The season is coming to an end. The last races are on the schedule, training is already being reduced or limited to the bare minimum. But recovery is on the horizon: the Transition Period (TTP). It represents the connection between the competitions of the past, and the preparation for the upcoming season. Those who may have competed in their first races back in March, or those who spent the summer travelling from race to race at the weekends, are now looking forward to putting their feet up for a few weeks and leaving the – hopefully enjoyable – stress of the past few months behind them. That’s the idea behind the transition period: mental and physical regeneration.
However, dropping the discipline that dominated the past few months from one week to the next is not easy for everyone. Body and mind are used to regular exercise, for many people the legs start to tingle again after less than two weeks and the head demands physical activity.
At this point at the latest, a big question arises: how to train now? Opinions are divided on this question, because the options are very contradictory: try to maintain form, or deliberately lose form and thus possibly recover more sustainably?
If one decides to maintain the shape with the wheel, there are again various approaches to choose from:
Continue to train on the road as usual. So little form is lost and it is trained very specifically. However, it doesn’t hurt to bring some variety into the daily training routine and to develop some mental distance to racing. Besides, not everyone lives in a climatically favorable region such that year-round training on the road is possible.
In addition, the cross-country season is approaching. Why not – with reduced distances during the week, some running training and high-intensity races on the weekend – try to conserve or build on the form? The cross-country sport originated as a winter training for road riders and only later developed into its own discipline. So the training would be very similar to the road season – an advantage because you don’t have to worry about how to translate the skills you’ve trained into performance on the bike. Furthermore, riding off-road trains your riding technique to a high degree.
HIT (High Intensity Interval Training), the buzzword of the past few years. The idea is to maintain the best possible form with a greatly reduced amount of training. With intensive intervals – ideally trained in blocks – threshold power and anaerobic capacity are kept at a high level. Various recent studies prove that this approach can work. A few of these studies even show that basic endurance can be developed with this approach. And that’s with about half the time it usually takes to do it. To a large extent, this also coincides with the approach of cross-country training, because here the exact loads occur that are used in HIT training. However, of course, not purposefully controlled, but rather designed as a driving game.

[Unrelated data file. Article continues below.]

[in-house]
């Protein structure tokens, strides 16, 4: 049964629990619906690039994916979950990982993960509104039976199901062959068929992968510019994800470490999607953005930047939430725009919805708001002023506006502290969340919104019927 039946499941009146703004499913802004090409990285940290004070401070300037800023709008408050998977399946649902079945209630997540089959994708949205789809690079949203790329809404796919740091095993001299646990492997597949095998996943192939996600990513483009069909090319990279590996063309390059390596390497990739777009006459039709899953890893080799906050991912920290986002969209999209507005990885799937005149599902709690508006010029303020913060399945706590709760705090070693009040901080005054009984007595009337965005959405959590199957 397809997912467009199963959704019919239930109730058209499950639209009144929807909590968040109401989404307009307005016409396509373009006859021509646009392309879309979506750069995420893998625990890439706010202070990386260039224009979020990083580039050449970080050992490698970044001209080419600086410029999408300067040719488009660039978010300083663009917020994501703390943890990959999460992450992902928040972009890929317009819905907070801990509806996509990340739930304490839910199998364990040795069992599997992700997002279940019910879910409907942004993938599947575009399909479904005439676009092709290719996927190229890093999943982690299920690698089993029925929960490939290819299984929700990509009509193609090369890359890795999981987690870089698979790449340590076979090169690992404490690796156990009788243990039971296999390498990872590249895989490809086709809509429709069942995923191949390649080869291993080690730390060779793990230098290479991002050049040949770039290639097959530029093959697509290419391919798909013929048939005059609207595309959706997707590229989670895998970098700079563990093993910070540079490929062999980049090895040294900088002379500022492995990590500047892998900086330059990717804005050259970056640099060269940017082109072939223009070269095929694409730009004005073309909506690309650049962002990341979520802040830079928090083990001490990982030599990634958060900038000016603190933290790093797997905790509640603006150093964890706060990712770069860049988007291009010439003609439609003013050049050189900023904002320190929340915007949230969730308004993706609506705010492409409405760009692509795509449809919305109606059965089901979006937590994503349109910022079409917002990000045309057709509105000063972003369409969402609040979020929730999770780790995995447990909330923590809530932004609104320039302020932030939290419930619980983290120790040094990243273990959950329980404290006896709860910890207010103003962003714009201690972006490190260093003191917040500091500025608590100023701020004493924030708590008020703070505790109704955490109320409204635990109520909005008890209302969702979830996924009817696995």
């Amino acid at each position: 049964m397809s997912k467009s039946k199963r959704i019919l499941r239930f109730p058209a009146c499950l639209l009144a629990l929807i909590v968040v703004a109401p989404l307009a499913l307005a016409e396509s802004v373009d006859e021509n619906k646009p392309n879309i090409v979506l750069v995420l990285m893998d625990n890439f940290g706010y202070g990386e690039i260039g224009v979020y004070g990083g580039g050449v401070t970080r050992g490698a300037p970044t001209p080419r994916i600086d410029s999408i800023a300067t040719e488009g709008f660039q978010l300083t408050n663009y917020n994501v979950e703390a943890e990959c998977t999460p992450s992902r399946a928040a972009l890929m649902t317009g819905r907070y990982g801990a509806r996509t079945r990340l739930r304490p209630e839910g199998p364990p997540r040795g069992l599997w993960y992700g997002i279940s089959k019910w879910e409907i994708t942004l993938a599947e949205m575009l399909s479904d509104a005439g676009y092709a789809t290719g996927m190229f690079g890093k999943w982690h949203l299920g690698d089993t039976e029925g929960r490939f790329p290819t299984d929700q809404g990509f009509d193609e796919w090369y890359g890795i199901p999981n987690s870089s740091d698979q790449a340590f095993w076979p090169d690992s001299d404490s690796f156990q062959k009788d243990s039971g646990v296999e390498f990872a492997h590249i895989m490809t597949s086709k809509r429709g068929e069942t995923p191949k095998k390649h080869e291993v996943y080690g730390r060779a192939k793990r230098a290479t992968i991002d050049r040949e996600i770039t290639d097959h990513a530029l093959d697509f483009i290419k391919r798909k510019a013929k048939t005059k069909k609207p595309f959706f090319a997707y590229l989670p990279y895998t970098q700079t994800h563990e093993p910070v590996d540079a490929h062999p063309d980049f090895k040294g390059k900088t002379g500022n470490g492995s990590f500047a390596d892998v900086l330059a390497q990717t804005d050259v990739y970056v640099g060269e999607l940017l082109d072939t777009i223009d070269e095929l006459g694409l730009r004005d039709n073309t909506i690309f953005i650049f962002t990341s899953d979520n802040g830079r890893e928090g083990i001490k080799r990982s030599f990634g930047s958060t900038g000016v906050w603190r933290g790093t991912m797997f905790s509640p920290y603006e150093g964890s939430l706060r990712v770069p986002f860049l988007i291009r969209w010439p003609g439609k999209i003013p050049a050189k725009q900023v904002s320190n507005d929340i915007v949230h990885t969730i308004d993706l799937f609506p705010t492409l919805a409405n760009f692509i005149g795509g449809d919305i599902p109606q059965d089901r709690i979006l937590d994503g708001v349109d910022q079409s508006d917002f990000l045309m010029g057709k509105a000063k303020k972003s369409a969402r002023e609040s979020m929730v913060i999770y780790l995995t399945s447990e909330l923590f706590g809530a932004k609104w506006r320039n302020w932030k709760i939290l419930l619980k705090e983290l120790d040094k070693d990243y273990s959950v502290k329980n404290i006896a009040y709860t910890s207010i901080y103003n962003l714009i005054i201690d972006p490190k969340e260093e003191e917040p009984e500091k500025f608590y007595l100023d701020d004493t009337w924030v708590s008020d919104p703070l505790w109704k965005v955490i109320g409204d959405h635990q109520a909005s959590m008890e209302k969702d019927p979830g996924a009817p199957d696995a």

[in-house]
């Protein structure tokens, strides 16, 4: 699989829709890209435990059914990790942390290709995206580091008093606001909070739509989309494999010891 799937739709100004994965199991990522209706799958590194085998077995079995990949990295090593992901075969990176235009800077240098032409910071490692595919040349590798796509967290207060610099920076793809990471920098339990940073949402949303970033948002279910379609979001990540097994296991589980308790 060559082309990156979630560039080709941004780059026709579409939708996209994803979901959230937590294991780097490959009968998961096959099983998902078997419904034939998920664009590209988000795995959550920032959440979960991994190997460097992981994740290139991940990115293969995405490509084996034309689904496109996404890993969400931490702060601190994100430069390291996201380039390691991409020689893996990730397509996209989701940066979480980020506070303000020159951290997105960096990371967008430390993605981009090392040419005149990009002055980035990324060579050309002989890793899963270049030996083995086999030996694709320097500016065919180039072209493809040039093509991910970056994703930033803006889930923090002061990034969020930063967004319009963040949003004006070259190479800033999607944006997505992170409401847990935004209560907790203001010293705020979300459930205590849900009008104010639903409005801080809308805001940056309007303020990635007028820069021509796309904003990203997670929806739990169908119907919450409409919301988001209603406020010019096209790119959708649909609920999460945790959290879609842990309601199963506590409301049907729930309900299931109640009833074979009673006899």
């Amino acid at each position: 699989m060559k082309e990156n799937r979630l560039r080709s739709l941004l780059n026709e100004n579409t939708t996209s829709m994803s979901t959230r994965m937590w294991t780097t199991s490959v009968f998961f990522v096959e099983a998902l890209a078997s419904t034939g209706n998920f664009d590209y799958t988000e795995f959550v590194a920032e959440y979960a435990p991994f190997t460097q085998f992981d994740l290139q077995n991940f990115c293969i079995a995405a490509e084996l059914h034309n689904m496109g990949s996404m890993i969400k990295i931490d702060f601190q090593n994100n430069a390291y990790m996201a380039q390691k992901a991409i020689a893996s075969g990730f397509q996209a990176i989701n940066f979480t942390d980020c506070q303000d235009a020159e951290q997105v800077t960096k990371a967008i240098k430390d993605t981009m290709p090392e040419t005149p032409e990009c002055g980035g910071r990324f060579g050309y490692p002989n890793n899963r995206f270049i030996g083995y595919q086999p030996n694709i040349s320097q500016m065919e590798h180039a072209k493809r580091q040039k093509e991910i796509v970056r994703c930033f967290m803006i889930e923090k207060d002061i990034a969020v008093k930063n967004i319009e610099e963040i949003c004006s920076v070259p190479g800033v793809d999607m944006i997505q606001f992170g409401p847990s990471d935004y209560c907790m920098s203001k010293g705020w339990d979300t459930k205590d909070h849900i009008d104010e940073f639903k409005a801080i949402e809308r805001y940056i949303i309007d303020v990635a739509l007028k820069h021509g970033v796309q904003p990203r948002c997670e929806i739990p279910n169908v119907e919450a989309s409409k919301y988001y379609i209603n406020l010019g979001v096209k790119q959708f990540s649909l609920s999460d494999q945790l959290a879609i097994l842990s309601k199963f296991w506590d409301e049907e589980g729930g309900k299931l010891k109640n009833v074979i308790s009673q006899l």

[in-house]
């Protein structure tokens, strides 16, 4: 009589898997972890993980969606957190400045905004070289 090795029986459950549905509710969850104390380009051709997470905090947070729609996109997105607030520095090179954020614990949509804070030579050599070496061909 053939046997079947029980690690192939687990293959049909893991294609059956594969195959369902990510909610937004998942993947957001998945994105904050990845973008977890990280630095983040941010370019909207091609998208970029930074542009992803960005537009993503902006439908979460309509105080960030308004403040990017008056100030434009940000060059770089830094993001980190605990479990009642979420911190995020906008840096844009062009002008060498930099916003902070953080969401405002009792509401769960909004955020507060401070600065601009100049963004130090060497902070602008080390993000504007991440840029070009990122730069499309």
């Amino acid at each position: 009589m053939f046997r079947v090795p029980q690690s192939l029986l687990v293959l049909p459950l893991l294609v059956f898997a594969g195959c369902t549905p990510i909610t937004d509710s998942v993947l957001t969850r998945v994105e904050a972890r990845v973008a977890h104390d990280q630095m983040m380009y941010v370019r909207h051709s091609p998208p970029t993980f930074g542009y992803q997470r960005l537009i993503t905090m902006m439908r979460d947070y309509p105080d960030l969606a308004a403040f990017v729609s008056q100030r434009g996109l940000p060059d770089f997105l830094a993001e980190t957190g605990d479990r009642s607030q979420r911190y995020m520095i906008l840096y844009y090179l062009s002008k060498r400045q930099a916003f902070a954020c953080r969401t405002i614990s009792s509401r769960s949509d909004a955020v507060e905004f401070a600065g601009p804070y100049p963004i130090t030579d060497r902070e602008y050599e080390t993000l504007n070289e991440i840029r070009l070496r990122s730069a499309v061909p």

However, this is of course a stark contrast to the popular belief that you should focus on training basic endurance during the transition and preparation period. But right here we are at the point that has been discussed more frequently lately: does training basic endurance automatically mean training in basic endurance zone 1 (GA1)? Or can the effect also be achieved by training in other areas?
If one decides for the other approach, one can live with a certain loss of form, one follows the “classical” approach of the transition period. This approach includes on the one hand targeted training of the individual skills endurance, strength and coordination, on the other hand working on this skill complex in the form of compensatory sports. You should always keep in mind that this phase is the ideal time to work on specific deficits or to prevent them. Because right now, you should have the necessary time and peace of mind to work such habits into your daily life, which are very helpful in the long run. It is optimal to choose sports that are not only fun for the individual, but also demand a lot of asymmetrical movements and thus offer a balance to cycling as an extremely symmetrical sport.
“Possible deficits”, “prevent”, many cyclists should spontaneously think of their core muscles when hearing these buzzwords. If you have experienced back pain in the past weeks and months or if you are in a “typical” cycling position (rounded back, shoulders pulled forward/up) when reading this article, you should now start to change your posture in a physiologically advantageous way.